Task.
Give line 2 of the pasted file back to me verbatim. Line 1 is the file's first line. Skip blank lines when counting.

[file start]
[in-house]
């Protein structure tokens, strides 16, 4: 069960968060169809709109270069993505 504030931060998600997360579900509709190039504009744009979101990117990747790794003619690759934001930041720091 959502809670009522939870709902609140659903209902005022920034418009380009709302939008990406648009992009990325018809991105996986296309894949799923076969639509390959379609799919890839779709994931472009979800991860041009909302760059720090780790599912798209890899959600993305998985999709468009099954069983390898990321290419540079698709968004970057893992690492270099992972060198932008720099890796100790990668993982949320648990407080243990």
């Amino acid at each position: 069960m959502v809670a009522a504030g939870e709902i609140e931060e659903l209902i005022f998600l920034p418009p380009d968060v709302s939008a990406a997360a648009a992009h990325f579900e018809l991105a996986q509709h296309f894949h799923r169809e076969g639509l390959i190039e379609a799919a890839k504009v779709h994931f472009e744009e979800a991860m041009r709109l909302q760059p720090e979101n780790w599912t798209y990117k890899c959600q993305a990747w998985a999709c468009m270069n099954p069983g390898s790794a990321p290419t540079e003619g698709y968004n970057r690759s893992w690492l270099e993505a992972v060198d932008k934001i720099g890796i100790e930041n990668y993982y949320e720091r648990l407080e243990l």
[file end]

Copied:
């Protein structure tokens, strides 16, 4: 069960968060169809709109270069993505 504030931060998600997360579900509709190039504009744009979101990117990747790794003619690759934001930041720091 959502809670009522939870709902609140659903209902005022920034418009380009709302939008990406648009992009990325018809991105996986296309894949799923076969639509390959379609799919890839779709994931472009979800991860041009909302760059720090780790599912798209890899959600993305998985999709468009099954069983390898990321290419540079698709968004970057893992690492270099992972060198932008720099890796100790990668993982949320648990407080243990």